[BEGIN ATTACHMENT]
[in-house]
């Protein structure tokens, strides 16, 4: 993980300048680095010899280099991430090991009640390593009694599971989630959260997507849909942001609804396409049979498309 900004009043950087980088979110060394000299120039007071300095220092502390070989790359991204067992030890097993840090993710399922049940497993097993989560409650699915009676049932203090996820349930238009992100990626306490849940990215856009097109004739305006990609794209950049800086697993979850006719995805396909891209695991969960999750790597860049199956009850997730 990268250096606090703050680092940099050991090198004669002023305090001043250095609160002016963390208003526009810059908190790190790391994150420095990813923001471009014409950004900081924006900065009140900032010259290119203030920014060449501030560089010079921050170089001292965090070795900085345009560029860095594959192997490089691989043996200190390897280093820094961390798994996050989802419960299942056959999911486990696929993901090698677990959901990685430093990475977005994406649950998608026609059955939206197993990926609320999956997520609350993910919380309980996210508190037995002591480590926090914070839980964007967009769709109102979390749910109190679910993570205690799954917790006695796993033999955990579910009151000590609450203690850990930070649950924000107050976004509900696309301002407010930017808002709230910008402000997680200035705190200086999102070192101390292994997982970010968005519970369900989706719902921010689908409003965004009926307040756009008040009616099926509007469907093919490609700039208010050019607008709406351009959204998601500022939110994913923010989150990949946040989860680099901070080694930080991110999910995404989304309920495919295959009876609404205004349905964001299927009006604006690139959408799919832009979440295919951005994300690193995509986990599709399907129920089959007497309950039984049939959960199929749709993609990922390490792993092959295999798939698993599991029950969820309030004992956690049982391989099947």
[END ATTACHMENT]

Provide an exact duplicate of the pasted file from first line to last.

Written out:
[in-house]
């Protein structure tokens, strides 16, 4: 993980300048680095010899280099991430090991009640390593009694599971989630959260997507849909942001609804396409049979498309 900004009043950087980088979110060394000299120039007071300095220092502390070989790359991204067992030890097993840090993710399922049940497993097993989560409650699915009676049932203090996820349930238009992100990626306490849940990215856009097109004739305006990609794209950049800086697993979850006719995805396909891209695991969960999750790597860049199956009850997730 990268250096606090703050680092940099050991090198004669002023305090001043250095609160002016963390208003526009810059908190790190790391994150420095990813923001471009014409950004900081924006900065009140900032010259290119203030920014060449501030560089010079921050170089001292965090070795900085345009560029860095594959192997490089691989043996200190390897280093820094961390798994996050989802419960299942056959999911486990696929993901090698677990959901990685430093990475977005994406649950998608026609059955939206197993990926609320999956997520609350993910919380309980996210508190037995002591480590926090914070839980964007967009769709109102979390749910109190679910993570205690799954917790006695796993033999955990579910009151000590609450203690850990930070649950924000107050976004509900696309301002407010930017808002709230910008402000997680200035705190200086999102070192101390292994997982970010968005519970369900989706719902921010689908409003965004009926307040756009008040009616099926509007469907093919490609700039208010050019607008709406351009959204998601500022939110994913923010989150990949946040989860680099901070080694930080991110999910995404989304309920495919295959009876609404205004349905964001299927009006604006690139959408799919832009979440295919951005994300690193995509986990599709399907129920089959007497309950039984049939959960199929749709993609990922390490792993092959295999798939698993599991029950969820309030004992956690049982391989099947």